The seven extant species of Spalax revealed rather uniform karyotype. Within the traditional species classified in the Nannospalax genus, 25 races can be distinguished within N. leucodon, 28 races within N. xanthodon and 20 races within N. ehrenbergi. The present review describes the existence of 73 distinct chromosome races recorded in blind mole rats. In total, 12 distinct diploid numbers of chromosomes were found (2n = 36-62) and variation in chromosome morphologies was observed between populations with the same diploid number of chromosomes (NF = 62-124). A distribution map of the description localities of individual chromosomal races and the species of blind mole rats is shown in Fig. 32. The extent of variation in the diploid number and the number of chromosomal arms in individual major lineages is shown in Tables 1 and 2. The general scarcity of hybrids between individual races indicates that some of the races represent actually separate biological species. Further research aimed to reinforce phylogenetic resolution as well as knowledge of gene flow between populations is needed to achieve definitive nomenclatural conclusions about the taxonomic status of extant populations.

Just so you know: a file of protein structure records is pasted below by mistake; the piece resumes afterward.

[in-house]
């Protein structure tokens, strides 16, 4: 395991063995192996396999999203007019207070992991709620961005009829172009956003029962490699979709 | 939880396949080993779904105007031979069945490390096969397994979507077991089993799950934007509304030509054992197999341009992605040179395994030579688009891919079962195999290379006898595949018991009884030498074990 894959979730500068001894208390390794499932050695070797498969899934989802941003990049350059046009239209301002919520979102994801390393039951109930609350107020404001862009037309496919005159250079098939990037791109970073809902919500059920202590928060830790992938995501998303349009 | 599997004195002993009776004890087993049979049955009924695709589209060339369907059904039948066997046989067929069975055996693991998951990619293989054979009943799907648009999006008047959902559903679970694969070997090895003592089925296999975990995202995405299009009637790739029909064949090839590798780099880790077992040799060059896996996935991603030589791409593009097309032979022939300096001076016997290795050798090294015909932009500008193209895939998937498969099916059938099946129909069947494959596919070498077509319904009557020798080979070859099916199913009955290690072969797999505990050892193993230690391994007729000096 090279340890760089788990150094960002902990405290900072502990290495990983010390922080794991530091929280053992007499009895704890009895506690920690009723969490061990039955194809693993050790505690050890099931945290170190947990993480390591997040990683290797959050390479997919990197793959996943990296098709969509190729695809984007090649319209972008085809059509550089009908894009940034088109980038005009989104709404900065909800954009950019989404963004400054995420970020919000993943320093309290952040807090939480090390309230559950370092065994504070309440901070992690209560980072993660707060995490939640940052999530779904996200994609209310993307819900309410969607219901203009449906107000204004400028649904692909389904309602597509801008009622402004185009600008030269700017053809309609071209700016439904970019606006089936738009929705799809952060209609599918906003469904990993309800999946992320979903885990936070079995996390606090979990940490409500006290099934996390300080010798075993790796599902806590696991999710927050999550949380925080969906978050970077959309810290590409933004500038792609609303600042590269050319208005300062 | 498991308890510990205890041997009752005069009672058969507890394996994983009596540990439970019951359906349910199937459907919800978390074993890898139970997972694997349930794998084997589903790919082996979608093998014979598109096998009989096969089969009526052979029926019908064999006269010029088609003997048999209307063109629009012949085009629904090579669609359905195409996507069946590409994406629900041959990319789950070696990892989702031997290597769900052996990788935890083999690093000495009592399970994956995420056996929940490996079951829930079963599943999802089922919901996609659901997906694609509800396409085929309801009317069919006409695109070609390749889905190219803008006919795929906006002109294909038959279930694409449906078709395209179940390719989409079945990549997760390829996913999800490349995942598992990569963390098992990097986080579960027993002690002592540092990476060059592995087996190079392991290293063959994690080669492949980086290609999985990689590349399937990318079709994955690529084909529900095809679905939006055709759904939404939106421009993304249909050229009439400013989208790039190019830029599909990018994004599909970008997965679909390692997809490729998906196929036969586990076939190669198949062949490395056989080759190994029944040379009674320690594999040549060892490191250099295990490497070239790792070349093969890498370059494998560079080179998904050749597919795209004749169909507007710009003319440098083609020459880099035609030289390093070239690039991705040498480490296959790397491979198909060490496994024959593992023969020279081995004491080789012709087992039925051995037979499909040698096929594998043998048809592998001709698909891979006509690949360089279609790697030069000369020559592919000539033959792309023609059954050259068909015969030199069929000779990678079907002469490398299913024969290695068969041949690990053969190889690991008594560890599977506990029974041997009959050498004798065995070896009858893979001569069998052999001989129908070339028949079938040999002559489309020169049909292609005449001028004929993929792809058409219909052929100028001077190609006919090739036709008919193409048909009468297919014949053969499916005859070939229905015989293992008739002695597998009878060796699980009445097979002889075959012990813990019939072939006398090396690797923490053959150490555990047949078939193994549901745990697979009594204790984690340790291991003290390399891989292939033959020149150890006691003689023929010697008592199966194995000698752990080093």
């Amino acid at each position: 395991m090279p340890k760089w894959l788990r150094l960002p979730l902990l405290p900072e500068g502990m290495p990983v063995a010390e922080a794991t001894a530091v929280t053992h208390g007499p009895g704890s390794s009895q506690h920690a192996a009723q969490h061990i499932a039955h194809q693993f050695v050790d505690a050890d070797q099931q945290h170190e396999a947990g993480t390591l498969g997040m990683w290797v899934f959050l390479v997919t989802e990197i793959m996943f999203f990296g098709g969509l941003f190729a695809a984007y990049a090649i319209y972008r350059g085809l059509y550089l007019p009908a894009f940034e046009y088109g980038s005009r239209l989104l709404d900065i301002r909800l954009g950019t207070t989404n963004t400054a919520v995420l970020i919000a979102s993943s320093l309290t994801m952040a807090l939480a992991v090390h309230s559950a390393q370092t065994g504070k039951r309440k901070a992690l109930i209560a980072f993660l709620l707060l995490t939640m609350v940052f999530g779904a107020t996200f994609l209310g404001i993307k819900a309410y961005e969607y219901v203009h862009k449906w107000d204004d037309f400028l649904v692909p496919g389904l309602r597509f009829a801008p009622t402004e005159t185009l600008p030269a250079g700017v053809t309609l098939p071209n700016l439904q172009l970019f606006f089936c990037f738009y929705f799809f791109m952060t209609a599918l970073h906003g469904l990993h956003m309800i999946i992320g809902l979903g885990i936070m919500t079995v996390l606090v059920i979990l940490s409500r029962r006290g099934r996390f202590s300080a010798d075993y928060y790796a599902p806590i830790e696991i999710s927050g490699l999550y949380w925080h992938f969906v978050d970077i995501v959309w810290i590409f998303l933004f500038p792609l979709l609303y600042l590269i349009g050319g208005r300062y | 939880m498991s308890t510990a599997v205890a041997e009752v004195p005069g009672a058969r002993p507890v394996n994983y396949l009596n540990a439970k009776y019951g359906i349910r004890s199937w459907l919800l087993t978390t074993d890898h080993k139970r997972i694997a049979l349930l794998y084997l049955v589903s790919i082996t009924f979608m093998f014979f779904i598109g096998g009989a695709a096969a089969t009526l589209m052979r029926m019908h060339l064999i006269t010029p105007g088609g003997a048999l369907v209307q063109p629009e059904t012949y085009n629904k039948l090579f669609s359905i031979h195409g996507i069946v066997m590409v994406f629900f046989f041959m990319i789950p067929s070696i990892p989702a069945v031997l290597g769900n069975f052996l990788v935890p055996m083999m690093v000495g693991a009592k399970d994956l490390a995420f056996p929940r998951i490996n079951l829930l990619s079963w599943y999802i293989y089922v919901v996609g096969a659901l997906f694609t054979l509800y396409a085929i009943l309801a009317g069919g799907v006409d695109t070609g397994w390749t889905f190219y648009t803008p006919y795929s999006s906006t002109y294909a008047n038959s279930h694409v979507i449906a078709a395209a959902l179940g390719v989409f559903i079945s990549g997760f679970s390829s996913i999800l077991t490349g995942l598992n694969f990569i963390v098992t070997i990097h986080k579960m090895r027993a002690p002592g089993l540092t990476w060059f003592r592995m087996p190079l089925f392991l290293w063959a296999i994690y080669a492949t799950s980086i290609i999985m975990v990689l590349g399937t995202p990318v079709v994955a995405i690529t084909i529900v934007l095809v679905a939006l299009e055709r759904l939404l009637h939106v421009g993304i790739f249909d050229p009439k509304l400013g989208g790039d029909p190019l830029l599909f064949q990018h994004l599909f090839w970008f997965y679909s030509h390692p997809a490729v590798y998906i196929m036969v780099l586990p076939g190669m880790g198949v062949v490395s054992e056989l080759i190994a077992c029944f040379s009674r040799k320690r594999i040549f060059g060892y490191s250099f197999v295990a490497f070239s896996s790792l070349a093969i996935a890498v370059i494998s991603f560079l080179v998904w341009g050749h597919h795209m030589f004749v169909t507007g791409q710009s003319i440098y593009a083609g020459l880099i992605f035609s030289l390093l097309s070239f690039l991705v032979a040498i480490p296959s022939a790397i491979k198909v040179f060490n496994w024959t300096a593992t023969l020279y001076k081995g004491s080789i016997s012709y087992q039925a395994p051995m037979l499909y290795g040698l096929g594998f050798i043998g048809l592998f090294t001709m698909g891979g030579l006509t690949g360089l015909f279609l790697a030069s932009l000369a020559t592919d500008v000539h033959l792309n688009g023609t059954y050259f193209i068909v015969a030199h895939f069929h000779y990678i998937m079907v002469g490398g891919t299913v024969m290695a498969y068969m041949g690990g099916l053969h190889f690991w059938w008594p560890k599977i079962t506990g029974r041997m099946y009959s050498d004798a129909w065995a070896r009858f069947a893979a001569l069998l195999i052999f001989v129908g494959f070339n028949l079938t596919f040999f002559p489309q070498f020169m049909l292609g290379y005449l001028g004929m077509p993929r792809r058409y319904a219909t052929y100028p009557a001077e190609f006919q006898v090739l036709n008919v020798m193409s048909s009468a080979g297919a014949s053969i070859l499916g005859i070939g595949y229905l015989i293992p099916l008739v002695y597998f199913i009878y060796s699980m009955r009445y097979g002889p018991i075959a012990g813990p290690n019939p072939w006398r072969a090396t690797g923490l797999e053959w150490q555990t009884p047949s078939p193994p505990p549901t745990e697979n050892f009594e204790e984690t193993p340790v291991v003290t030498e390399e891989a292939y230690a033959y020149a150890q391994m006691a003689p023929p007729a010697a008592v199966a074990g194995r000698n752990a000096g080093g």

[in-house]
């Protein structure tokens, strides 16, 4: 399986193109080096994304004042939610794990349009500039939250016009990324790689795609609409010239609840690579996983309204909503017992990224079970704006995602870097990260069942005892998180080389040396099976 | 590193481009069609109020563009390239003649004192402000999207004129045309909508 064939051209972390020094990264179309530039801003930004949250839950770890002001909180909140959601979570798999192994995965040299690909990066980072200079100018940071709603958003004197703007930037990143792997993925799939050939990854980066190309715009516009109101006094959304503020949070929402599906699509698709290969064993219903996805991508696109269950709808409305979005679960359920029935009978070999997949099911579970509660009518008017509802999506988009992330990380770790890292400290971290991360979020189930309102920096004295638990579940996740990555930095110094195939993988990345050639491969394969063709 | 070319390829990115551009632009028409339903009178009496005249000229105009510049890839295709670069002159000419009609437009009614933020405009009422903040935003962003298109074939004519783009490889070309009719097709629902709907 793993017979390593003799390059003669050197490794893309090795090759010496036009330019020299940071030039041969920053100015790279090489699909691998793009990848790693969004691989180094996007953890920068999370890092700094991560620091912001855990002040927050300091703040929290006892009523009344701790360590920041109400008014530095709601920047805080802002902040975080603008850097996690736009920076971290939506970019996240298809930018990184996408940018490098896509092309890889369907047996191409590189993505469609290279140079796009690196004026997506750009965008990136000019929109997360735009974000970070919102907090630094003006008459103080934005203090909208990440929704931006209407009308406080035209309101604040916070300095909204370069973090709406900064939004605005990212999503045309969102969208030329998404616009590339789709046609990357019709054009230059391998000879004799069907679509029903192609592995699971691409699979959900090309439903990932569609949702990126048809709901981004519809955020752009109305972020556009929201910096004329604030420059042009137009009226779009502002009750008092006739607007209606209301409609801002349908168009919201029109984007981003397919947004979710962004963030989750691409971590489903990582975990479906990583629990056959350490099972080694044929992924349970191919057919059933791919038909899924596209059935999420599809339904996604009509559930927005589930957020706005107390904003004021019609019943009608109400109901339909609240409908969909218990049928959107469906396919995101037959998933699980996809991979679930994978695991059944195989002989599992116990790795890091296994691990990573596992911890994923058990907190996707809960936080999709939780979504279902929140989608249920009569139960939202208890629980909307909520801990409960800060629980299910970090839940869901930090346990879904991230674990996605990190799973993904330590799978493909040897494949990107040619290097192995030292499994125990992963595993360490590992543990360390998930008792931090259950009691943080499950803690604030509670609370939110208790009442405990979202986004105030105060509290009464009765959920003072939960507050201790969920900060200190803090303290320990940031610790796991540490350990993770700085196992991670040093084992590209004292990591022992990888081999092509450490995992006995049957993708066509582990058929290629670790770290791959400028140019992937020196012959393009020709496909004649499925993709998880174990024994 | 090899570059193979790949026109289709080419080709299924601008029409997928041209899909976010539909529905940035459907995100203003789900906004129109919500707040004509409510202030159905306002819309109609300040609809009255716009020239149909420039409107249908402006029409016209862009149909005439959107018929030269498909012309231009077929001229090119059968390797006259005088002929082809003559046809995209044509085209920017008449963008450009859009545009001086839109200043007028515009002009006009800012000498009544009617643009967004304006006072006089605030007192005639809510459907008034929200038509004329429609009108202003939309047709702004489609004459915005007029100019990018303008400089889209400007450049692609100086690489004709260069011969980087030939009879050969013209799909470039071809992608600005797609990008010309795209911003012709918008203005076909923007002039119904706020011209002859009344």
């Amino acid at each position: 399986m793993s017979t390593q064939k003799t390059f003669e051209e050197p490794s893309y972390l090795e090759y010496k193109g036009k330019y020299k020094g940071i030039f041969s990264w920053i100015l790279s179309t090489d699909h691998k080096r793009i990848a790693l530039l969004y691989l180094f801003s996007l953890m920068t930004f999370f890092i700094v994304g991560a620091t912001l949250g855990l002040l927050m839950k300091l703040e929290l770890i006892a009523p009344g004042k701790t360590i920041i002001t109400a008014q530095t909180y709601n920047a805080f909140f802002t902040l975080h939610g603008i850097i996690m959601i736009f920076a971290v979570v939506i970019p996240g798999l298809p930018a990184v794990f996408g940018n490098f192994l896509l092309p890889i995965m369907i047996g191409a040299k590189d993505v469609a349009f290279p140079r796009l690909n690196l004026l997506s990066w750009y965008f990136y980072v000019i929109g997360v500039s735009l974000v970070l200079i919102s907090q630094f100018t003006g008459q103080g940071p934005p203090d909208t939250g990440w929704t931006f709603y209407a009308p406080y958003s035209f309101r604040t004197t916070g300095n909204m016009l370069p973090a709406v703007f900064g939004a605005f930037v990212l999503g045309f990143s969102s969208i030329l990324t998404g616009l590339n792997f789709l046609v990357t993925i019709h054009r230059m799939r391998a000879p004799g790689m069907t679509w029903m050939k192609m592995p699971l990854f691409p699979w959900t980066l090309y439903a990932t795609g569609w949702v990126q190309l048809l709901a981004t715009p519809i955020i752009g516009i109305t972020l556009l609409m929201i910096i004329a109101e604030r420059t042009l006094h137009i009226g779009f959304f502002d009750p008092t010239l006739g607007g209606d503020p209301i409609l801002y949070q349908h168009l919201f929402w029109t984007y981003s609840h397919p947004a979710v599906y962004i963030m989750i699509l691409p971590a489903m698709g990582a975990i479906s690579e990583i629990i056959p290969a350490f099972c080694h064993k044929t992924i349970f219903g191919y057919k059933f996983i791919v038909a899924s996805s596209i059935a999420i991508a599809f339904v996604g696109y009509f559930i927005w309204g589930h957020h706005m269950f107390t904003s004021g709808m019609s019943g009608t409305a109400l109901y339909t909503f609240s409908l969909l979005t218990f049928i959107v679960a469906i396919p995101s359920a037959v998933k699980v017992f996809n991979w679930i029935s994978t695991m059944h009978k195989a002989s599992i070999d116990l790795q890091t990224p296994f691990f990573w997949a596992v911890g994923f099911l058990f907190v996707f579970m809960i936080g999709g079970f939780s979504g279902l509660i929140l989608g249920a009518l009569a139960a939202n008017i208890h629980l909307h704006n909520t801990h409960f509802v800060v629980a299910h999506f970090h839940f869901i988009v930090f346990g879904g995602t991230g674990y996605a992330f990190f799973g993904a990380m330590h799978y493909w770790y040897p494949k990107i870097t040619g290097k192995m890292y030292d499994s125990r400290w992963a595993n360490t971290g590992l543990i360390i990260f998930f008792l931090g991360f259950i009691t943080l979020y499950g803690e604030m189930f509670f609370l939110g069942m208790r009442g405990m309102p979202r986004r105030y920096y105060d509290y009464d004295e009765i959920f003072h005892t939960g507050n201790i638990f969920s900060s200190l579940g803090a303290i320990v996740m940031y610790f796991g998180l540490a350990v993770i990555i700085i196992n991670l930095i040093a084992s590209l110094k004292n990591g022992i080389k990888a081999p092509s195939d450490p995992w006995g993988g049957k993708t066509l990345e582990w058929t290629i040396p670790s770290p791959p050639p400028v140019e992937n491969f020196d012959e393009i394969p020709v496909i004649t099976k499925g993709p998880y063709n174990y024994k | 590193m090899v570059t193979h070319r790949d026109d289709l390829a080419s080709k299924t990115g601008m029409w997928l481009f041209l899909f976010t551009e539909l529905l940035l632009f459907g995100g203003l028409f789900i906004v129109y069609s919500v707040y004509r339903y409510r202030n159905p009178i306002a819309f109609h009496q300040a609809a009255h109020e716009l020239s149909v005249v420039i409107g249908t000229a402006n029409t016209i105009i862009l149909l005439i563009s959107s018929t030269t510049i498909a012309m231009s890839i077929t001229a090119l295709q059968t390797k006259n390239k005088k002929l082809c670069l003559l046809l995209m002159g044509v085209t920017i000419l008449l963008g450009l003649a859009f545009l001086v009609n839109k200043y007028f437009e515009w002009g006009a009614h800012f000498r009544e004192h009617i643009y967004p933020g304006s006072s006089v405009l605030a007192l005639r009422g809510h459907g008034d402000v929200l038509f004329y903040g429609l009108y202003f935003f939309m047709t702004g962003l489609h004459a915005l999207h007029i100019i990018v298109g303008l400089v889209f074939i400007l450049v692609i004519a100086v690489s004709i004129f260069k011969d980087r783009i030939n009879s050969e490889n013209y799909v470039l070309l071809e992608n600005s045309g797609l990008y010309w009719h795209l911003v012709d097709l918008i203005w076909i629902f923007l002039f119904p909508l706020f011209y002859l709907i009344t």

Nannospalax leucodon

1. Bulgaricus 2n = 46, NFa = 72, NF = 76

2. Srebarnensis 2n = 48, NFa = 74, NF = 78

3. Hungaricus 2n = 48, NFa = 80, NF = 84.

4. Transsylvanicus 2n = 50, NFa = 80, NF = 84

5. Varna 2n = 52, NFa = 76, NF = 80

6. Makedonicus 2n = 52, NFa = 82, NF = 86

7. Monticola 2n = 54, NFa = 80, NF = 84

8. Montanosyrmiensis 2n = 54, NFa = 82, NF = 86

9. Pazardzhik 2n = 54, NFa = 82, NF = 86

10. Strumiciensis 2n = 54, NFa = 84, NF = 88

11. Hercegovinensis 2n = 54, NFa = 86, NF = 90

12. Rhodopiensis 2n = 54, NFa = 88, NF = 92

13. Ovchepolensis 2n = 54, NFa = 90, NF = 94

14. Tranensis 2n = 54, NFa = 92, NF = 96

15. Serbicus 2n = 54, NFa = 94, NF = 98

16. Lom 2n = 54, NFa = 94, NF = 98

17. Dobrudzha 2n = 54-56, NFa = 74-80, NF = 78-84

18. Syrmiensis 2n = 54-56, NFa = 86-90, NF = 90-94

19. Turcicus 2n = 56, NFa = 72-74, NF = 76-78

20. Montanoserbicus 2n = 56, NFa = 76-78, NF = 80-82

21. Epiroticus 2n = 56, NFa = 80, NF = 84

22. Leucodon 2n = 56, NFa = 80, NF = 84

23. Thracius 2n = 56, NFa = 84, NF = 88

24. Sofiensis 2n = 56, NFa = 86, NF = 90

25. Hellenicus 2n = 58, NFa = 84, NF = 88

Nannospalax xanthodon